Doctor-Prescribed Opioid Drugs Lead to Half of Prescription Painkiller Overdoses
A new study of emergency room visits for drug overdoses shows that opioid prescription painkiller overdoses are a “substantial burden” on hospitals and the economy – and many of those prescription painkiller overdoses are due to drugs prescribed by doctors, not stolen from pharmacies or sold through pill mills.
“Opioid [narcotic] overdose exacts a significant financial and health care utilization burden on the U.S. health care system. Most patients in our sample overdosed on prescription opioids, suggesting that further efforts to stem the prescription opioid overdose epidemic are urgently needed,” the researchers wrote. The study was conducted at the Stanford University School of Medicine.
The leading cause of injury deaths in the US is, in fact, prescription painkiller overdose. Overdosing on prescription painkillers kills more people than car accidents, which were the leading cause of death in the US prior to 2009. In 2011, the Centers for Disease Control declared prescription painkiller overdose to be an epidemic.
The researchers found that fewer than 2% of the prescription painkiller overdoses admitted to the hospital were fatal, but in more than half the overdose numbers, the patients had to be admitted to the hospital for treatment.
The prescription painkiller addiction and overdose epidemic has, for many years, been blamed on theft from friends or family members who may have been prescribed painkillers for chronic ailments, or theft from pharmacies, pill mills (many of which are being shut down by proactive states), and the drug black market. However, a 2012 Los Angeles Times investigation found that, of 3,733 fatalities due to prescription painkiller overdose, half of the deaths were due to a doctor’s prescription.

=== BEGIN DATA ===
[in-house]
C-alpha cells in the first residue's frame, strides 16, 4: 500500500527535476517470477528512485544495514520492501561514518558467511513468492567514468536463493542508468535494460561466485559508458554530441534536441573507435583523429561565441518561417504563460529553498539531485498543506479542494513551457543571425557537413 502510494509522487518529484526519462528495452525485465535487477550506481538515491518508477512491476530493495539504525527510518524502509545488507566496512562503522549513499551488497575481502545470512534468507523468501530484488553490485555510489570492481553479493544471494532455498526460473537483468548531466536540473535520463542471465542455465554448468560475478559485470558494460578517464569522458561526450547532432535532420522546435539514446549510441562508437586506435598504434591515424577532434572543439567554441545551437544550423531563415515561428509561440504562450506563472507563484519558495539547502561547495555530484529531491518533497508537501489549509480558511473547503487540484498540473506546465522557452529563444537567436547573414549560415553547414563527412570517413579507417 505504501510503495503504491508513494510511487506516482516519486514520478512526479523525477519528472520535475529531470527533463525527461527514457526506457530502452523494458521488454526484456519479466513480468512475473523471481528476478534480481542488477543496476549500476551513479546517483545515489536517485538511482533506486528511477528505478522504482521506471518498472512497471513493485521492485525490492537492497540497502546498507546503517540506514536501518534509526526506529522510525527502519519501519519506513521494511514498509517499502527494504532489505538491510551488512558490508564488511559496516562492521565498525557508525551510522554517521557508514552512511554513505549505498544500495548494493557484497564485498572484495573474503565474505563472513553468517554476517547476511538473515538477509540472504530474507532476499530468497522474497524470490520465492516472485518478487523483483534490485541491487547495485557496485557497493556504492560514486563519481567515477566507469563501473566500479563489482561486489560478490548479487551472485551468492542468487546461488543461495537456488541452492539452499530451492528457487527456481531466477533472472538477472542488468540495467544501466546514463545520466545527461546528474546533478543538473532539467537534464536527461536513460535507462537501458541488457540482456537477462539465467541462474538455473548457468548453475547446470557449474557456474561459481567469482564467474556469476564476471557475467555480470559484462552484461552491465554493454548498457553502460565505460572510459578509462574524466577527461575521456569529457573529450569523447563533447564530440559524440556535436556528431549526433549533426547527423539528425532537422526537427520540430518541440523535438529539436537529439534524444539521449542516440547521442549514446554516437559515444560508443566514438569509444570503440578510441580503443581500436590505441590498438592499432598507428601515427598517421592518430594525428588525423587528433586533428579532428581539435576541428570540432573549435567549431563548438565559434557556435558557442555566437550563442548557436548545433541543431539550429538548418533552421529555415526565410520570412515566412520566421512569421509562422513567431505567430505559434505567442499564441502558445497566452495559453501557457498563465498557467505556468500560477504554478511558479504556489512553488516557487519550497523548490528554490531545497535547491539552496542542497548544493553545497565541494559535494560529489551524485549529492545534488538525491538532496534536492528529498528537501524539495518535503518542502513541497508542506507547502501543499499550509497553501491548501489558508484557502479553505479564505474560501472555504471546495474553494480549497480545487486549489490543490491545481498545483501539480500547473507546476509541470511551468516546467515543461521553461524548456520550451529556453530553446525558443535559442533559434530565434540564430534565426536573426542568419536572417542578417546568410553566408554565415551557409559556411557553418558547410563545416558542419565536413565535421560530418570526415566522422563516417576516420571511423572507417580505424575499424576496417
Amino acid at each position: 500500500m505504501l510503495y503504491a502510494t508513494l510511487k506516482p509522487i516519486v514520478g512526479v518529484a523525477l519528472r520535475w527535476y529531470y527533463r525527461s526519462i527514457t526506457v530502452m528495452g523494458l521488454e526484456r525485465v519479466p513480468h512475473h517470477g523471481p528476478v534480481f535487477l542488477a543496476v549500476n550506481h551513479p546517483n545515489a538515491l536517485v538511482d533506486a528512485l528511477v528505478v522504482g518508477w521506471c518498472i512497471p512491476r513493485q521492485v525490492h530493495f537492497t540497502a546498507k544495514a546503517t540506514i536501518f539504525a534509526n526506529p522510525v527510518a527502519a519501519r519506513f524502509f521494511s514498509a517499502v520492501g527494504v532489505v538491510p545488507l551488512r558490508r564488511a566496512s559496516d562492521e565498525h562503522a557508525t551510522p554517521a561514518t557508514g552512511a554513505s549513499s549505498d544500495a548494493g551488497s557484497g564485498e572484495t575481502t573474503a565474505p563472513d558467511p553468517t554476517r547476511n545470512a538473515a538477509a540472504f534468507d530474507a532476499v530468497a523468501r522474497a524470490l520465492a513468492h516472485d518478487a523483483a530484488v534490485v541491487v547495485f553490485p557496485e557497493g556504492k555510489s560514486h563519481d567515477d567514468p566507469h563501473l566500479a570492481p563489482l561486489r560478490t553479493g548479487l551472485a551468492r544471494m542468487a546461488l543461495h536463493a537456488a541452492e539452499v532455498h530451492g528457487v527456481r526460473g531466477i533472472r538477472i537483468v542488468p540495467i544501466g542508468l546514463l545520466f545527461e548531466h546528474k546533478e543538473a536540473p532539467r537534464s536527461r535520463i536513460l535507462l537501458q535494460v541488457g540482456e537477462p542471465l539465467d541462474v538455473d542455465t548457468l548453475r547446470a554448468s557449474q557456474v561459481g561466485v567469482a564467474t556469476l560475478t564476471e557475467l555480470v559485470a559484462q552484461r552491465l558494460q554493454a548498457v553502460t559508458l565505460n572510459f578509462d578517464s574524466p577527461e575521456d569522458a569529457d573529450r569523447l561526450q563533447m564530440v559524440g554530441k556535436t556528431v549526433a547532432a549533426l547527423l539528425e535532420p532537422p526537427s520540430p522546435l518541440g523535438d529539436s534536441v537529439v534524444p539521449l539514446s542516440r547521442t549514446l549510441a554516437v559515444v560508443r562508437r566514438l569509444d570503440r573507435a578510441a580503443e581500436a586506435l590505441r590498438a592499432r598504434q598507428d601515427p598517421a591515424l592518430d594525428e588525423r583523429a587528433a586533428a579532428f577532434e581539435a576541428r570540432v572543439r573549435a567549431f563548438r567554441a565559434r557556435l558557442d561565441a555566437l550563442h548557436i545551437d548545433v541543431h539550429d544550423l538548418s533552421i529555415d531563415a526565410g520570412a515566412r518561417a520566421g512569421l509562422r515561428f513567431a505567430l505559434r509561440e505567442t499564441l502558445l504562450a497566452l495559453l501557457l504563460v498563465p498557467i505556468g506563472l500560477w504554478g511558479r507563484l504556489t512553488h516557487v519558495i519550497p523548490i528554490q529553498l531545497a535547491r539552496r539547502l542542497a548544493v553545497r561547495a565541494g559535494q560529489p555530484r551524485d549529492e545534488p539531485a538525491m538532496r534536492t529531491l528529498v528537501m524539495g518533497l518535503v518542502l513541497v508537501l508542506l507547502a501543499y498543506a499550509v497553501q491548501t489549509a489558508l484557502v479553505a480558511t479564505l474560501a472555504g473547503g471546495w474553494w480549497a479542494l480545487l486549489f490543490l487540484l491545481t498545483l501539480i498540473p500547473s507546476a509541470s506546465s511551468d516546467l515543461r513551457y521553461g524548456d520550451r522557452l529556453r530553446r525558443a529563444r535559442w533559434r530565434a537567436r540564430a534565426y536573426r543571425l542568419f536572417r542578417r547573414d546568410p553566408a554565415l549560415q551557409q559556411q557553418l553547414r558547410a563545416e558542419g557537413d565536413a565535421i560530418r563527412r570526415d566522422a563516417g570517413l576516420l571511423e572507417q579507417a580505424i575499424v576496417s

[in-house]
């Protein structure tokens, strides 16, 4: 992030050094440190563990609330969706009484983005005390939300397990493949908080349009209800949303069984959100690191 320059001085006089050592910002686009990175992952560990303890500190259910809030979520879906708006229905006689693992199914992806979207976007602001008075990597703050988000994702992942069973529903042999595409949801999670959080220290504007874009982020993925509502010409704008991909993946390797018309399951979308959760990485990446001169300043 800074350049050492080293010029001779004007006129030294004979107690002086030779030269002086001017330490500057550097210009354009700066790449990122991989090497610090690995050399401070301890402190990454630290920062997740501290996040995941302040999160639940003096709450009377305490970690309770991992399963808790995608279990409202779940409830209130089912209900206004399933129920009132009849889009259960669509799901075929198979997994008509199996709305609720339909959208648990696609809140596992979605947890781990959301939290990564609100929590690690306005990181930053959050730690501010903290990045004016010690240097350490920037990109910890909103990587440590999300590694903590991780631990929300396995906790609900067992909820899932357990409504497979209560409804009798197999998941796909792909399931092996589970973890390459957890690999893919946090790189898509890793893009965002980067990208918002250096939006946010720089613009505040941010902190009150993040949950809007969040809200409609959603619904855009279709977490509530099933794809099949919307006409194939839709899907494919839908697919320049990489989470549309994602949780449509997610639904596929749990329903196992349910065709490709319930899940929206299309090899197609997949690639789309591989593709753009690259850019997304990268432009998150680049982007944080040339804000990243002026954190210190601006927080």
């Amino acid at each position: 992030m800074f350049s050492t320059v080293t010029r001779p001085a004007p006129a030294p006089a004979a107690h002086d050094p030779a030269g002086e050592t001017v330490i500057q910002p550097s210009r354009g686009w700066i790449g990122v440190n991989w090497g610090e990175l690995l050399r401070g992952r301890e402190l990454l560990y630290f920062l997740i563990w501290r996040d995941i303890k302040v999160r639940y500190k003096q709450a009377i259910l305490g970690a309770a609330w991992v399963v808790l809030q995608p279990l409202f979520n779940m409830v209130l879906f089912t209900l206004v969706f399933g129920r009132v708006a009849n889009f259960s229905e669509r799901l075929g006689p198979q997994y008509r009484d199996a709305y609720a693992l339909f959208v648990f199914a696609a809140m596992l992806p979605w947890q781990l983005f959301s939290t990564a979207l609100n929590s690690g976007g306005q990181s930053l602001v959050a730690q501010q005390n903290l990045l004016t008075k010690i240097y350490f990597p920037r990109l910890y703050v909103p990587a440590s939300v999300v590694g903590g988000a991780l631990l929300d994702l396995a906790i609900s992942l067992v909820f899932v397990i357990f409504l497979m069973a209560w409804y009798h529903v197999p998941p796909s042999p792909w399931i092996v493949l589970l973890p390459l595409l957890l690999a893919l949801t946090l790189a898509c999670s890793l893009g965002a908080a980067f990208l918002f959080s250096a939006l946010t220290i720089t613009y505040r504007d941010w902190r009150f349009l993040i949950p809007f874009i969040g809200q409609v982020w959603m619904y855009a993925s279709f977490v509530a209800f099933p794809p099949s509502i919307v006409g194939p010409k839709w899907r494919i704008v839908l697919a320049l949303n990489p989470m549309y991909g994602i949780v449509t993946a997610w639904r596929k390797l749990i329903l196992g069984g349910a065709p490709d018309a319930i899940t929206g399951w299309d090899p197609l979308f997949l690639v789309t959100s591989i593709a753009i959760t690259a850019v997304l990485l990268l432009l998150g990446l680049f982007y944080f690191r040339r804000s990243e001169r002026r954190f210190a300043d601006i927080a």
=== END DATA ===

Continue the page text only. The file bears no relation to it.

The epidemic throws current prescribing practices into question. Doctors often prescribe painkillers in the emergency room for people who have had a serious accident, as well as after minor surgery, including minor dental surgery. Some recent studies have suggested that doctors, in an effort to help patients heal, sometimes prescribe too high a dose and that can lead to prescription painkiller overdose or death.
The latest study found that people with breathing, heart, or mental problems were at highest risk of overdosing on prescription painkillers, which suggests better physical exams and more thorough mental screening before prescribing drugs would help doctors avoid overdose hospital admittances.
“That suggests that when a clinician writes a prescription for opioid painkillers for someone with one of these conditions, they need to do so with care,” said Michael Yokell, a Stanford University medical student and one of the researchers. “They need to think about alternatives … And if they choose opioids, they need to have a conversation … about the risk of overdose.”
If you are a doctor who prescribes painkillers and you are accused of over-prescribing controlled medication, or one of your patients has suffered a prescription painkiller overdose and been hospitalized or died, then you may face questions about your professional license. Similarly, Federal law prevents a doctor from over-prescribing controlled medication.
LLR Disciplinary board and administrative actions can originate in many ways including a complaint by:
- A patient or family member of a patient,
- A client,
- A co-worker or your employer, or
- A spouse or significant other.
While the complaint will vary and depend upon the profession, allegations may include neglect, malpractice, incompetence, and substandard care or treatment.
Don’t wait until it’s too late. If you are contacted by an LLR investigator or the US Attorney’s office, you should contact the South Carolina professional licensing defense attorneys at the Strom Law Firm, LLC for a free consultation to discuss your legal rights. 803.252.4800